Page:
Transition, violence, imprisonment, and vaccines

All eyes remain fixed on the American political transition; and some world news items you may have missed.

  • The Stringer Newsletter. New editions on Mondays.

  • Housekeeping: Some interview pieces in the works. Stay tuned, as the talking faces on tv used to say.

  • In this edition: All eyes are on the American political transition. (1). Notes on Biden’s ‘shock and awe’ approach; (2). Violence in Darfur ‘spikes’; (3). Russian opposition figure Alexey Navalny imprisoned; (4). Jordan vaccinates UN-registered refugees; (5). US B-52s stalk the skies of the Middle East


Share The Stringer by Daniel Mollenkamp

All eyes are fixed on the American political transition following the attempt of armed insurrectionists in the Capitol to overturn the U.S. election. Inauguration Day is Wednesday. D.C. is locked down for the transition of power, and concern remains high over the possibility of more attacks. Trump was impeached (again), making him the first president in U.S. history to be impeached twice, in addition to being the first president this century to be a one-termer. To my knowledge, as a matter of historical observation, there has never been a president removed from office via impeachment, nor has there been a former president convicted by the Senate. The latest news, as of this writing, is that Rudy Giuliani has said he will not represent Trump at the Senate hearings—he had given a speech prior to the Jan. 6 Capitol riots and, therefore, might be a witness, he told reporters. Regardless, I wouldn’t hold my breadth for a conviction.

Moving forward

Showing some political shrewdness, and no doubt angering conservatives, the incoming administration will attempt to force through its agenda in the name of coronavirus recovery. Biden’s plan for his first days in office represent a “shock and awe” strategy, commented Mike Allen in Axios.

Much of the Biden plan is to use federal powers to get momentum under a national plan for actually dealing with the coronavirus, including a federal mask mandate, FEMA aid for states, support for states to use the National Guard for vaccinations, a $2 trillion stimulus plan, and so on.

However, they also hope to set a clean break with the legacy of the Trump administration— in much the same way Trump sought to distance himself from Obama. To do that, he will use executive orders, the most common baton of the bully-pulpit. In this category, the administration says it will, among other things, rejoin Paris Climate Accords, overturn the Muslim ban, attempt to reunite separated families, and extend eviction restrictions.

The unity pose will offer the president-elect a cheap way of gaining some plaudits and to shirk criticism. In fact, it will become more important to criticize Biden and to push the administration to avoid resting on cheap shows and to insist that it advance meaningful and important policy goals. There’s a danger that the administration will be let off the hook because it is being compared to the carnivalesque Trump administration, particularly given the ideological shallowness of a lot of the opposition to Trump, which would certainly not agree on the reasons why the Trump administration was bad for America, and the intensity of the final days of Trump’s administration.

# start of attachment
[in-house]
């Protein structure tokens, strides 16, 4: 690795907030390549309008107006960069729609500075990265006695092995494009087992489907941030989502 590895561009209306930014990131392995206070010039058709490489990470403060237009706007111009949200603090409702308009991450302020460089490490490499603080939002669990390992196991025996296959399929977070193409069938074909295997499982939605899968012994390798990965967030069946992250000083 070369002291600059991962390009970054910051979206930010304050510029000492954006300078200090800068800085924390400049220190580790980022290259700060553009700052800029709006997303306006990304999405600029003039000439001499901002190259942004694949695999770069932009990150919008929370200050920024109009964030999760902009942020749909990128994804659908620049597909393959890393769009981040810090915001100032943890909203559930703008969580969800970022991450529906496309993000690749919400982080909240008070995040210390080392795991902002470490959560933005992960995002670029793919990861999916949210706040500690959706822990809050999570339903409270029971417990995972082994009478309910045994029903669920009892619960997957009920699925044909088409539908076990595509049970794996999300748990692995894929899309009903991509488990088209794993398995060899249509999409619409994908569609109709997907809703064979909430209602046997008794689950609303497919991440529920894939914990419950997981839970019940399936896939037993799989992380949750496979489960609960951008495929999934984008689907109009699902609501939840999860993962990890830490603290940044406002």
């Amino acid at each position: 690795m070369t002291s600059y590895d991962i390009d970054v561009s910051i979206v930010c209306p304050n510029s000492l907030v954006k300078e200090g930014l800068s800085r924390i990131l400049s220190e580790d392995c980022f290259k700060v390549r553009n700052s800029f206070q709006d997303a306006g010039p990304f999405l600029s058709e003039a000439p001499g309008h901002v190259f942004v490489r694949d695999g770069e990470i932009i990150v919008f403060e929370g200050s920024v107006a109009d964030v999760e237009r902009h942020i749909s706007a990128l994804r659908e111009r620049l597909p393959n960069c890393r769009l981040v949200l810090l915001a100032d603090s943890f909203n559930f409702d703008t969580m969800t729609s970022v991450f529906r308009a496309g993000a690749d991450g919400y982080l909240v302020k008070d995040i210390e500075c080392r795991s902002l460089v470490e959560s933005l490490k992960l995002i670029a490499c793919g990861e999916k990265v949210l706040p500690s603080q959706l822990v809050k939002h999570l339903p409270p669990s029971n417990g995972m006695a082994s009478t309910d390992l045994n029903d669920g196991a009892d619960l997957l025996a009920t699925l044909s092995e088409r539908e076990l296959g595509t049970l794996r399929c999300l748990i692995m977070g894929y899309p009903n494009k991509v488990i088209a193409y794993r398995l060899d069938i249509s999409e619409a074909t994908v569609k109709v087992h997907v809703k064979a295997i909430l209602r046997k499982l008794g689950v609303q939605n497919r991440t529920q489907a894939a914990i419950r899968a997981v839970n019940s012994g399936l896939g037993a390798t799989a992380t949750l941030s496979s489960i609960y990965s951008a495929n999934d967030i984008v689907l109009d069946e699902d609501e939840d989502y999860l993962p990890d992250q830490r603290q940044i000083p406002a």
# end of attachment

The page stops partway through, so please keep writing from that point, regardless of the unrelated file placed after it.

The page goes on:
News you might have missed:

A lot of news has been eclipsed by the heat emanating from the American transition of power. Here are just a couple of items:

  • Violence “spikes” in western Darfur in Sudan, the UN says. Only two weeks after the UN-African Union peacekeeping unit ended operations in the region, 83 people are dead and 160 wounded, as well as about 50,000 people having been displaced, from “inter-communal clashes,” according to a UN report which calls for protection of civilian sites. UN protection of civilian sites have a mixed track record at best, particularly in this region of Africa (think Malakal). Indeed, the record of internationals on the Darfur matter in particular is pretty rotten. It will be important to keep attention on the violence there.

  • Russian critic Alexey Navalny was jailed after returning from Germany, where he was convalescing from a poisoning attempt he blamed on Vladimir Putin. He has called on supporters to fill the streets, reports NPR. Navalny’s arrest was for violating the parole terms of an embezzlement conviction, though the European Court of Human Rights has said he was not given a fair trial. "Don't be afraid. Take to the streets. Don't do it for me, do it for yourselves and your future," said Navalny in a Youtube video.

  • Jordan became one of the first countries to vaccinate UN-hosted refugees over the weekend, reported VOA. The problem of refugee status is often that of statelessness, as Hannah Arendt famously commented. Refugees become neglected through bureaucratic paper-shuffle. The refugees of the Middle East “tensions”, as we often label it, have had a rough go. But the “right to have rights,” and the struggle in asserting that right, is worth emphasizing whenever possible. This is, from a certain viewpoint, the positive item for the week.

  • Arab News said that US B-52s patrolled the skies of the Middle East, the day after Iranian ballistic missiles landed in close proximity to a group of US aircraft carriers. The “tensions” with Iran, if I can recycle that vague word without hypocrisy, continue.

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